This season’s American Art auction features two important works by Milton Avery from the collection, led by
Porch Sitters from 1952 (estimate $2/3 million). Belonging to a remarkably innovative period in Avery’s career, the work depicts Avery’s daughter, March, reading alongside a female companion, likely painted in Woodstock, New York, where the Avery family often spent the summers. Porch Sitters exemplifies the evolution in treatment of color that Avery’s work underwent in the early 1950s, and illustrates the artist’s innovative experiments with the expressive power of color.
The collection also offers Milton Avery's Young Musician from 1945, painted when the artist’s mature style had fully emerged (estimate $1.2/1.8 million). Many scholars attribute the Avery’s stylistic developments during this period to his new affiliation with Paul Rosenberg's gallery, as the artist was exposed to the work of artists such as Pablo Picasso and Henri Matisse, who Rosenberg also represented. In Young Musician, Avery presents the traditional subject of a female figure in repose, accompanied by a mandolin, a guitar and sheet music. In both the subject matter and treatment of his forms, Avery’s admiration for Picasso is fully displayed.
Frederic Edwin Church’s South American Landscape is an important example of his renowned images of the dramatic Ecuadorian countryside (estimate $1.5/2.5 million). Departing from New York City in 1853, Church and fellow landscape painter Cyrus West Field embarked on two trips to Ecuador in 1853 and in 1857 as part of Church’s sweeping exploration of South America. Church was particularly enthralled by the active volcanoes that protruded from the landscape. The present work depicts the momentous Cotopaxi volcano. Soaring 20,000 feet above sea level, Cotopaxi is the highest peak to mark the Andes mountains, and was a geological phenomenon in the 19th century. Here, Church incorporates elements of expansive mountain terrain, lush vegetation and rising palms in order to construct the ideal landscape.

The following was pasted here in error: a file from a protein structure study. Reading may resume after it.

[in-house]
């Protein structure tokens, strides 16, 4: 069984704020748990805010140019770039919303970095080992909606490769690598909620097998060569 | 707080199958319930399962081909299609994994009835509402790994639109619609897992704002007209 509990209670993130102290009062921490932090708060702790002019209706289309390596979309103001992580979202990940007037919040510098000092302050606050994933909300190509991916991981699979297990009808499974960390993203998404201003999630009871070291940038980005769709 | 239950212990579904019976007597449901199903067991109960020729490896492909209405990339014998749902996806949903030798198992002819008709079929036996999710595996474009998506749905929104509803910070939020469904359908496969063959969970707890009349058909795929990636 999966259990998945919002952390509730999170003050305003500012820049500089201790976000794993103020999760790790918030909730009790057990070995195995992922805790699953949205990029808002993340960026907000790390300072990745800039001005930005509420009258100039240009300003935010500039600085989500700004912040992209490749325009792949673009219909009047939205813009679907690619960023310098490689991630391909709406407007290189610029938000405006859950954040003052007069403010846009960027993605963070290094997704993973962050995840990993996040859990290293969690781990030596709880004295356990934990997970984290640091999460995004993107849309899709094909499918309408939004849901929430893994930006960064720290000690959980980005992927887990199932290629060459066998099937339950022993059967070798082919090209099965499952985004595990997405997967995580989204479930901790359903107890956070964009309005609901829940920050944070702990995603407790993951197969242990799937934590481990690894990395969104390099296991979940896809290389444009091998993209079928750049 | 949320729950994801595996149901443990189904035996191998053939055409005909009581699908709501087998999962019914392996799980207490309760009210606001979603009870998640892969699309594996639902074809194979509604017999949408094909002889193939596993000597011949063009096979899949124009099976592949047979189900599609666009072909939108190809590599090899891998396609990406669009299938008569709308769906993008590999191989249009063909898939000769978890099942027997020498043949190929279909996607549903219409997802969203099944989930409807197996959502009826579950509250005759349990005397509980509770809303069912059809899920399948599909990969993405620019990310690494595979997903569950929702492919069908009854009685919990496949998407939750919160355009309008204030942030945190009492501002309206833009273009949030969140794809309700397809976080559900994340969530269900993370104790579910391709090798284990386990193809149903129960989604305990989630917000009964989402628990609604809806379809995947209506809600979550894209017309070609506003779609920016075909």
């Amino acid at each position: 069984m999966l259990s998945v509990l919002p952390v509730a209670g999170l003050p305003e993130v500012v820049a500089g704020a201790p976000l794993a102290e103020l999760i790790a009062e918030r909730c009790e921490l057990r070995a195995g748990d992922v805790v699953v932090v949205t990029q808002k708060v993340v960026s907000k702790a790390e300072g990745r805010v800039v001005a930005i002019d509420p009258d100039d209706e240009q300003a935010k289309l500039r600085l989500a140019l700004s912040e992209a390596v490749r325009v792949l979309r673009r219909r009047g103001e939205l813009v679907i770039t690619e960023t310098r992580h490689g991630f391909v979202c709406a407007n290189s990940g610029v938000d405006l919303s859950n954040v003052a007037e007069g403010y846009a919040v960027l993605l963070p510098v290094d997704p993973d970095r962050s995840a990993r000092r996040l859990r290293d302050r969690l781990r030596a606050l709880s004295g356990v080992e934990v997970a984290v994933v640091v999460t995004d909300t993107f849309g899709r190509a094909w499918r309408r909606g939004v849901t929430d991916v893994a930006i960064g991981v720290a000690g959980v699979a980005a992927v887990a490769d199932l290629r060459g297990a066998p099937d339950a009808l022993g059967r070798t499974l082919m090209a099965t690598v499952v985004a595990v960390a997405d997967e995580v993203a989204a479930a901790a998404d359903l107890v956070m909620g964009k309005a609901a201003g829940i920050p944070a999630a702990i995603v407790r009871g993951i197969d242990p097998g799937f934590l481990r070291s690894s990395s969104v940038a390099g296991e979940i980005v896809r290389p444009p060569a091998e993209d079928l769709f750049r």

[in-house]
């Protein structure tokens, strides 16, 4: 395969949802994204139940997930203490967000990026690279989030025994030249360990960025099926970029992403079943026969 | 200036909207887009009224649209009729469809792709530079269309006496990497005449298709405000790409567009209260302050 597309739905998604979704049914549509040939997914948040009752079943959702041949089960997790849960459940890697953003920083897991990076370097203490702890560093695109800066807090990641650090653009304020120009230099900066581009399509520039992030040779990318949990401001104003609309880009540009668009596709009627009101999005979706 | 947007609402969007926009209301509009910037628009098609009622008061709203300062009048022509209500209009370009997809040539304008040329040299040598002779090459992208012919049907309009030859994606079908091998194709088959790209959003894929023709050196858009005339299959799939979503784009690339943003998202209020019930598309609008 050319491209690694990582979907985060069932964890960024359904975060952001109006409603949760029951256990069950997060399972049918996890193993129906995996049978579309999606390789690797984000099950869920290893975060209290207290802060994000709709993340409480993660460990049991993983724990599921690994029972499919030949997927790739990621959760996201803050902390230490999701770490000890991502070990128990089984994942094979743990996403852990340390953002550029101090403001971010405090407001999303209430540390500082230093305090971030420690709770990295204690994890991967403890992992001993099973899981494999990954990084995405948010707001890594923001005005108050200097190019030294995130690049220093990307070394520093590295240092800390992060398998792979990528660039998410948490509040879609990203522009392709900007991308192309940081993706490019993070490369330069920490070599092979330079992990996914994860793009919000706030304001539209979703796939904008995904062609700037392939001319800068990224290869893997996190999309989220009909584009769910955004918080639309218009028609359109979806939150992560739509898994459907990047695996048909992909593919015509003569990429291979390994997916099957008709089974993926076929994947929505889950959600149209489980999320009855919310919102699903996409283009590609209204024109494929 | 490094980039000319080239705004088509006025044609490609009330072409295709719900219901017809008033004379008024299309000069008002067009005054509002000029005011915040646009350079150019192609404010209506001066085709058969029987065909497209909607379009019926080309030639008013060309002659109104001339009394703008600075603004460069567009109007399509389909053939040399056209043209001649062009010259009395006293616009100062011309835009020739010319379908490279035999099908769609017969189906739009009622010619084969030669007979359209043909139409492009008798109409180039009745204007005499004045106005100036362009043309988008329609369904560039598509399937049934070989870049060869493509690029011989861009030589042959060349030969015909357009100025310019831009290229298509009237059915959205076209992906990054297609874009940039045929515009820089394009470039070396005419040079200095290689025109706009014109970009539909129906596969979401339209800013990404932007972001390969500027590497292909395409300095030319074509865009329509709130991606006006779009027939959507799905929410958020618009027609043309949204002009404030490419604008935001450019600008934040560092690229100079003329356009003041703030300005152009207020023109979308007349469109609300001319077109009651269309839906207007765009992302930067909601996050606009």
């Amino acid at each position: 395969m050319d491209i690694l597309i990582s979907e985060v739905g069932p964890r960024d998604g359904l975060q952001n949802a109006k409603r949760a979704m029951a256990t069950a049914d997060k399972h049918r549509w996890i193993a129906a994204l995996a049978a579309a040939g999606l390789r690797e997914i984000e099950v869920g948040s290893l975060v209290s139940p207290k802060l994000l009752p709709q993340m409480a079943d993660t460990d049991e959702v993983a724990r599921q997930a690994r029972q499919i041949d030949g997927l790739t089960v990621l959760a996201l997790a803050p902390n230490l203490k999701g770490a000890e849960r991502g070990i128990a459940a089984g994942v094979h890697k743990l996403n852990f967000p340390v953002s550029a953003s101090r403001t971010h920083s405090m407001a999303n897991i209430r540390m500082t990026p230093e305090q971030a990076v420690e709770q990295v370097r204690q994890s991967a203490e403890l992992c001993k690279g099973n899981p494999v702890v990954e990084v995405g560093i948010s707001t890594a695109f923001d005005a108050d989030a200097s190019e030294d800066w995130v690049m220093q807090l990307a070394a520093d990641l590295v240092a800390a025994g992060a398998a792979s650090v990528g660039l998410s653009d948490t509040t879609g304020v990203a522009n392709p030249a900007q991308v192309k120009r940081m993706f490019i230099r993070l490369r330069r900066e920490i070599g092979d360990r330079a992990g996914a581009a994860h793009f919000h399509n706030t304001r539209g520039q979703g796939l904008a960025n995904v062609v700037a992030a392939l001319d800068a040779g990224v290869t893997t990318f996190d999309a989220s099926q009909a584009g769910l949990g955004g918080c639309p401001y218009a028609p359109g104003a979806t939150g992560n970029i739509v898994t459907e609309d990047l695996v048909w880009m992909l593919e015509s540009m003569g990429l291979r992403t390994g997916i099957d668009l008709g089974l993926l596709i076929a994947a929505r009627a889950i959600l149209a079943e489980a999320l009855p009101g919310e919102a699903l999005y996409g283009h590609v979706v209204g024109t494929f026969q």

Executed in 1976, Jamie Wyeth’s Andy Warhol Sitting with Archie (No.9) depicts the iconic American artist and his dog, Archie (estimate $60/80,000). According to art historian David Houston, while Wyeth was working in New York in the 1970s – the epicenter of art, fashion and high society – the artist was introduced to Warhol by photographer and socialite Peter Beard. In 1976, Warhol and Wyeth painted each other's portraits, an arrangement facilitated by Wyeth's friendship with American writer and cultural figure Lincoln Kirstein. Over the next four years, Wyeth enjoyed two extended residencies at the Factory, participated in four exhibitions, and shared an exhibition catalogue with Andy Warhol. This portrait will appear at auction for the first time in over three decades, having remained in the same private collection since 1980.
A selection of works by N.C. Wyeth is led by Ogier and Morgana from 1924 (estimate $400/600,000). Appearing at auction for the first time, the work was originally gifted by the artist to longtime general motors employee William Lewis after he visited Wyeth’s studio in 1926; it has descended through the Lewis family ever since. The painting belongs to a series of 11 works Wyeth created as illustrations for the 1924 edition of Thomas Bulfinch’s Legends of Charlemagne, including the present work. First published in 1863, Legends of Charlemagne recounts the tales and folklore that became associated with Charlemagne, who ruled Europe during the 8th century. Epitomizing Wyeth’s distinct romantic aesthetic, the present work illustrates the story of Ogier the Dane, a legendary knight of Charlemagne's court, and Morgana le Fay, a powerful enchantress who, according to Arthurian legend, served as King Arthur’s magical savior and protector.
Works by Maxfield Parrish are highlighted by Mill Pond from 1945, which ranks among the most recognizable paintings of the artist’s career (estimate $600/800,000). In 1931, at the height of his popularity in America, Parrish issued a statement to the Associated Press announcing his decision to abandon the figurative work that had made him a household name. Four years later in 1935, he signed a contract with Brown & Bigelow to provide illustrations for the company’s popular line of calendars, greeting cards, and playing cards. Of the nearly 100 landscapes that Parrish produced for Brown & Bigelow, Mill Pond was the artist’s most successful.
Georgia O’keeffe’s Anthurium
Georgia O’Keeffe, Anthurium, 1923. Courtesy Sotheby’s.
Throughout her career, Georgia O’Keeffe chose physical objects from nature – trees, flowers, leaves, animal bones, mountains – as subject matter for her work. Painted in 1923, Anthurium not only illustrates her deep admiration of the natural world, but also reveals her intent to distill abstract patterns from these organic sources (estimate $1.5/2.5 million). Reflecting the formal vocabulary O’Keeffe developed as an avant-garde American artist in the early decades of the 20th century, Anthurium masterfully exemplifies the deeply personal synthesis of realism and abstraction that pervades the entirety of her celebrated oeuvre.